“Today I warmed Escapado up for about 45 minutes before my test. Straight from the beginning, he felt really good. I was happy with how he was going when we went in and he did a good test.
I was especially pleased with the canter work and the passage was good. Sometimes he can be tricky with the transitions in and out of the piaffe, but today he was super.
All the judges had me on good marks in the 70s, except for one, who had me on 69%, which was a shame, as it cost me a place.
I was pleased with Peanuts and the audience seemed to approve too as I heard lots of clapping when we finished, which was a great response. The horse knows his job and was really trying hard today.
I was pleased to see a nine for paces today and a nine for the passage. Tomorrow I will ride him in the same way. Obviously sometimes you feel that you can push for more in certain places, but in general I will try to do the same as I did today.
For tomorrow I have chosen to compete in the Special. Parzival, Totilas, Sunrise and Laura B are all in the Kur, so I thought rather than probably coming fifth or sixth in that, I would rather have a shot at winning the Special. Plus, that way, Edward [Gal] can help me warm up and I can help him.
Today I watched Parzival and Totilas. Parzival looked great, but Totilas wasn’t as relaxed today as usual – the beginning was very good but then he made that big mistake in the transition and I thought oooooh please don’t make any more mistakes!”
"What a day! A brief blog this evening, as I’m rushing off to our annual Sponsors’ BBQ… a perfect occasion to finally relax and put all the branding worries of the day behind you! Traditionally too, there’s always one member of the team who slightly overindulges on the Champagne Pommery (one of the very real benefits of working in sponsorship!) and lets slip a few trade secrets and insider scandals! Who will it be tonight I wonder, and I can’t wait for the resulting banter tomorrow (think office xmas party and you’ve got the idea!)
The sound of hearts sinking was clearly audible around our little showground during the early hours of the morning, when the threat of heavy HEAVY rain finally materialised. And stayed. There really is nothing more heartbreaking as an organiser when all the I’s have been dotted and the T’s crossed, and the only thing out of your control, the great British Summertime, does not play ball. At 8am – the time when people are deciding what to do with their day – the sheets of rain falling across the main ring were honestly so thick and relentless that you couldn’t see from one side of the arena to the other.
However we are British of course, and everyone knows that we Brits can’t resist a bit of a challenge, strength in the face of adversity and all that. Better still a challenge involving the weather! So, the Great British Public continued to pour in in their droves, and the day was a fantastic success despite the rain.
Jumping one of Bob Ellis’ Nations Cup rounds in the famous ring here at Hickstead is an enormous challenge at the best of times, and heavy rain does not serve to make it easier! However, the horses continued to fly and the competition was intense. Very early on it was clear who the main contenders would be, but there was a double-edged fight occurring as those at the bottom of the leaderboard continued to battle it out in the fight to avoid relegation.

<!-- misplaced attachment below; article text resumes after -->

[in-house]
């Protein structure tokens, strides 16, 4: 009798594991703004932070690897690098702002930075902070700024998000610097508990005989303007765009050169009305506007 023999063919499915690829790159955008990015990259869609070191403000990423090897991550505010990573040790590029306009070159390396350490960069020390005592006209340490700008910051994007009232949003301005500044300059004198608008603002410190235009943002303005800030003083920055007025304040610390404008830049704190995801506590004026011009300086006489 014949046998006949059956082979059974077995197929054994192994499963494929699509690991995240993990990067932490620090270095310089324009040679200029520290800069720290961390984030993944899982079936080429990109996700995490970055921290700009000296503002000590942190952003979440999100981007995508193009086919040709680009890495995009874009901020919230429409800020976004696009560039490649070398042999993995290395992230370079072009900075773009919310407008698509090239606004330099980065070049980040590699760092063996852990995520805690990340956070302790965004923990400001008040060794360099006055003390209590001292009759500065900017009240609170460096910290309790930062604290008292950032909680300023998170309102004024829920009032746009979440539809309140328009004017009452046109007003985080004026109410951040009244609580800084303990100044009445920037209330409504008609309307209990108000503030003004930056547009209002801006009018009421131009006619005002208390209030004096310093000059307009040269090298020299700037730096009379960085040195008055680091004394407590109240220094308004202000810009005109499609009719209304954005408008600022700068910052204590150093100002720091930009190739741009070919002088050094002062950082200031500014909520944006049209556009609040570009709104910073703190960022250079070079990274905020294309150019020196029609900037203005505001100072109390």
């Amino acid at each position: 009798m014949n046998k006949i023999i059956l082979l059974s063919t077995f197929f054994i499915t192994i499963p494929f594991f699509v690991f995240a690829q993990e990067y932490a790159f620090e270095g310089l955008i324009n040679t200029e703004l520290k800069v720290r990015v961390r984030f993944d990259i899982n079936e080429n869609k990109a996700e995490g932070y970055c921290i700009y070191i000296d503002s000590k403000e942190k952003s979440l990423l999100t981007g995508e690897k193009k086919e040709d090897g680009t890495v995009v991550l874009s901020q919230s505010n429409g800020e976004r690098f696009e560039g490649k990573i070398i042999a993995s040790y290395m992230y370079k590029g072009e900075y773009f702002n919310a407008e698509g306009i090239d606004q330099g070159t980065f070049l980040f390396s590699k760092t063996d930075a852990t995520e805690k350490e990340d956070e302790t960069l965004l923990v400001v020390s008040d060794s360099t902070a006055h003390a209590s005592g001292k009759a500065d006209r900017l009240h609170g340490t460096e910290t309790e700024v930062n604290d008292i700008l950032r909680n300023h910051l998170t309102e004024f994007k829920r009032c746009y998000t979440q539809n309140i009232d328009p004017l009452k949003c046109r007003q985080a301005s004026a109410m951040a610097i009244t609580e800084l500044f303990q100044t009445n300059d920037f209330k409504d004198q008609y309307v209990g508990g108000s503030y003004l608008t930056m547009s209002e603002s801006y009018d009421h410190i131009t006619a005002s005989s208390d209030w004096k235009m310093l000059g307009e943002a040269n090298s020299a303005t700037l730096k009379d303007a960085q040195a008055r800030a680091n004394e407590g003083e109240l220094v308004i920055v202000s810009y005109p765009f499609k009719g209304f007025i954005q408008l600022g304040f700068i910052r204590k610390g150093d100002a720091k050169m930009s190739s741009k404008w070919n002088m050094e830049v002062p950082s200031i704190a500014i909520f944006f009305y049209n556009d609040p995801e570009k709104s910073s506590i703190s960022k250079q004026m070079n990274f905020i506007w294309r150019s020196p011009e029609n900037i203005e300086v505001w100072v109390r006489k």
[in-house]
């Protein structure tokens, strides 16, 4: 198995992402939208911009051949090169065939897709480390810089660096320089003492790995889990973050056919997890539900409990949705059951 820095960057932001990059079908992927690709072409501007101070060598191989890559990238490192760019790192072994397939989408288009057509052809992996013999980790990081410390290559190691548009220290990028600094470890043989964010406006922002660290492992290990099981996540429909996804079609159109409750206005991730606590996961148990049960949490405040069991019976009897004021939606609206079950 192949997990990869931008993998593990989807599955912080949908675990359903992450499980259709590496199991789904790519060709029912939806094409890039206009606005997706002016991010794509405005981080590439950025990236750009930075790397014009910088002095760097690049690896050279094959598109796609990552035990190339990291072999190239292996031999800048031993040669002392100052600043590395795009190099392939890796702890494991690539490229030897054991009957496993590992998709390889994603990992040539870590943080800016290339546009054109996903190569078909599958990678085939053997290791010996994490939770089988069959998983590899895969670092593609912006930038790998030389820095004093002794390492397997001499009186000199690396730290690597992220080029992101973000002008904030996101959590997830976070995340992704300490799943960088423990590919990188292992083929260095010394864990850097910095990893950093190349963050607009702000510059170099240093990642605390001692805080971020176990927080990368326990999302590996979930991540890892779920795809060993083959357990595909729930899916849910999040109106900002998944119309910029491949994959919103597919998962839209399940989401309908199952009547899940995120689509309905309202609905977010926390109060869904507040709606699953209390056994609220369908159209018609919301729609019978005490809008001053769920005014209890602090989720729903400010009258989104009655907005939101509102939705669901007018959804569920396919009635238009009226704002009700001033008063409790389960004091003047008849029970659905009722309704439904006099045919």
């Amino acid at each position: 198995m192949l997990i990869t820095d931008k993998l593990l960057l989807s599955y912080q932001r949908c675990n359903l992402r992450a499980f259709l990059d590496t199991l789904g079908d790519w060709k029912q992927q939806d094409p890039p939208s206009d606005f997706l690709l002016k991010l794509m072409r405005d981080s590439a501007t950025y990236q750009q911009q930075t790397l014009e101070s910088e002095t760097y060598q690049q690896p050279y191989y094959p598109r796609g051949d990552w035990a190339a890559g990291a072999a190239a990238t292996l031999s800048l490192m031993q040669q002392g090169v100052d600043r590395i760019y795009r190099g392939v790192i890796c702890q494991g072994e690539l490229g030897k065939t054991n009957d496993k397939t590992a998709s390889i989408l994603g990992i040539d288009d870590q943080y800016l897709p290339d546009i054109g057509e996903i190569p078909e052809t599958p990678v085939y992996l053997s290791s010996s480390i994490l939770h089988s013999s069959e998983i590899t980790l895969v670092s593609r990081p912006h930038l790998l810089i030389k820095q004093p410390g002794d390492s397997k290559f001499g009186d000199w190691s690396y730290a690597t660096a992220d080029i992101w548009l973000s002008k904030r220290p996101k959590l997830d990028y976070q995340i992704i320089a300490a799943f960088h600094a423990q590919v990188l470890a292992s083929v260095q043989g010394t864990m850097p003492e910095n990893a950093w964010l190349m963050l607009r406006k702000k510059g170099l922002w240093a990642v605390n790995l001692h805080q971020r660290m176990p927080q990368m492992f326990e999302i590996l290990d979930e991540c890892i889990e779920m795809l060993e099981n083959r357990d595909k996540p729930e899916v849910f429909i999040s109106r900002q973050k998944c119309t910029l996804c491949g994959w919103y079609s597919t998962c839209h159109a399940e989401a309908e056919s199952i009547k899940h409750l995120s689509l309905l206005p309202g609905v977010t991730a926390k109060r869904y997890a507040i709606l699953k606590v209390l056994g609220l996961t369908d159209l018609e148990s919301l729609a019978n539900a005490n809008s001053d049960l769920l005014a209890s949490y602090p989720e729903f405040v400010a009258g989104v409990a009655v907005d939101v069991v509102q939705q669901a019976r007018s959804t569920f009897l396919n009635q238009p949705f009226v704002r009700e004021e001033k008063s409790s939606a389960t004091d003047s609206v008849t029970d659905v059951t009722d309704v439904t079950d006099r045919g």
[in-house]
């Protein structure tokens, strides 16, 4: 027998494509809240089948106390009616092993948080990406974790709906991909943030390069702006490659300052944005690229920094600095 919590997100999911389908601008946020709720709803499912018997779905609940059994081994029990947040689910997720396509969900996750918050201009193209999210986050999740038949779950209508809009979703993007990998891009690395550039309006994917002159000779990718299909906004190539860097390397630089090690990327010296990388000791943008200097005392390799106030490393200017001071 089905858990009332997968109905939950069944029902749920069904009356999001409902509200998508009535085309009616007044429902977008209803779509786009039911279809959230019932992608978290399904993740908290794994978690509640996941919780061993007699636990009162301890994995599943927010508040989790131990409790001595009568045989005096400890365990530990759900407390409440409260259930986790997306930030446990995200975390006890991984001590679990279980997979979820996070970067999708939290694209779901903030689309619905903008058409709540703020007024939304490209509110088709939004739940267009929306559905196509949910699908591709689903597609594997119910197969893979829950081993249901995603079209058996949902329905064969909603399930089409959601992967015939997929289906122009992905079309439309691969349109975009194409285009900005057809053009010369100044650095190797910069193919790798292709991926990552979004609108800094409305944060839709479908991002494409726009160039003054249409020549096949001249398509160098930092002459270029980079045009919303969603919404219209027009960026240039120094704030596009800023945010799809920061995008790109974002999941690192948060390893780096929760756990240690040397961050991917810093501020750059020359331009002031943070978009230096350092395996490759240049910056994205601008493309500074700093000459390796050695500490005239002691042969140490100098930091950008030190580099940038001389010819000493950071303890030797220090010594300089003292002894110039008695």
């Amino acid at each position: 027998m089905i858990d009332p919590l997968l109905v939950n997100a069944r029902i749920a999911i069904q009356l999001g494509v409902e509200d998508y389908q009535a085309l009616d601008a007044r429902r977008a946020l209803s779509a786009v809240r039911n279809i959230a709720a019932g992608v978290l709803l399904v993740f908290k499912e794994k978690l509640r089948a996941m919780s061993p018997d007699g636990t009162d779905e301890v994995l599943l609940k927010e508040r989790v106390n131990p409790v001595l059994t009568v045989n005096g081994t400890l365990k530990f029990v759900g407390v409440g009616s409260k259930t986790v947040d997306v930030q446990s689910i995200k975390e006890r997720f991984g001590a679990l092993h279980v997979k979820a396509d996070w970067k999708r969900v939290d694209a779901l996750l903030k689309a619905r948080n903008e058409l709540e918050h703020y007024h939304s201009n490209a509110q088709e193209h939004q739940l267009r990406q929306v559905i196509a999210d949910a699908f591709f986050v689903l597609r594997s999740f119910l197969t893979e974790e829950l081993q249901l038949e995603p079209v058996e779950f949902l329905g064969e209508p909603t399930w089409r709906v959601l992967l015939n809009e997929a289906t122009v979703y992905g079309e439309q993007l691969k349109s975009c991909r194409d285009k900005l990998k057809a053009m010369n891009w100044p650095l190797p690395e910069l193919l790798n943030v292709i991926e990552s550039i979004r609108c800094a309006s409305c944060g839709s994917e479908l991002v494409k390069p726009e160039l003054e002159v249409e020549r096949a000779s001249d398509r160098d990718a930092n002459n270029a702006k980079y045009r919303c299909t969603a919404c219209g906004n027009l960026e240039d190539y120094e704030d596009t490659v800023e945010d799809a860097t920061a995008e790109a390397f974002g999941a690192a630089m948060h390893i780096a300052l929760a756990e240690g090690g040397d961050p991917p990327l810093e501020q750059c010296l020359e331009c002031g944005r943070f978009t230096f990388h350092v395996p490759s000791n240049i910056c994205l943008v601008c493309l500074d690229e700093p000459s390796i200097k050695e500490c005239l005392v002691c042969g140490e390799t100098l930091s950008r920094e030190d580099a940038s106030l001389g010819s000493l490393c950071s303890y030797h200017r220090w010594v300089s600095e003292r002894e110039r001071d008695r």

Unfortunately Team GB’s outlook did not improve, and with a disappointing result we remain languishing in 9th place with the threat of relegation unfortunately now very real. Let’s hope the boys can perform a small miracle in Dublin!
An intense competition, over an incredibly technical and fully built course (we famously don’t shy away from maximum fence heights here at Hickstead!) we had a jump off between Germany and France. France went in to deliver a near faultless round, at impressive speed, but had to settle for four faults after an unlucky rail came down. The tension was palpable as everything came down to the very last rider for Germany – after 100 rounds and 50 riders had been jumped, such an ending was unbelievable. However they did it again, and Sonke (the German chef d’equipe) once more proudly held the golden Prince of Wales aloft as Germany celebrated their second consecutive win.
So, to the weekend… tomorrow we’ve got the infamous Sky Sports Speed Classic (a speed class incorporating the ‘nasties’, the permanent fences, so really anything can happen) and the Old Lodge Queen Elizabeth II. The Old Lodge QEII now serves as the climax to the county show series, and Britain’s most prestigious national final, so the question on everyone’s lips is will Shane Breen be able to pull it off again and be Queen Breen two years in a row?"
“Escapado, or Peanuts as we call him at home, travelled over without any problems. He came over with my groom and arrived fresh on Wednesday evening.
We came separately a day later on the plane, and after we arrived yesterday afternoon and I worked him a little in the evening. I rode him again this morning and he felt good and fresh.
At the moment I am not feeling the pressure of riding him in his old country in front of all the people who knew him when Carl had him, but we will have to see what happens tomorrow when I come into the arena. It might all be different then.
The horse has been really good in his last few sessions and he is in great shape at the moment, so he has every chance to do well.
Here at Hickstead the weather is typically British – it is windy and raining. I have just watched the Special and it was good, but I hope that tomorrow with the bigger competition, the atmosphere will be even better!
This morning I went over to the jumping area and it is really big, but we are used to these big shows; we have a lot of them back home.
Tonight we are allowed to ride in the arena, so I will take Peanuts in there and walk him round for a while. Tomorrow I will warm up for about 40 minutes before the test; that should be enough. We have just passed the vet check, which went smoothly, so I don’t have my time for tomorrow yet.
For now everything is under control, but there are a lot of very good horses in the competition, so we will just have to see how it goes!”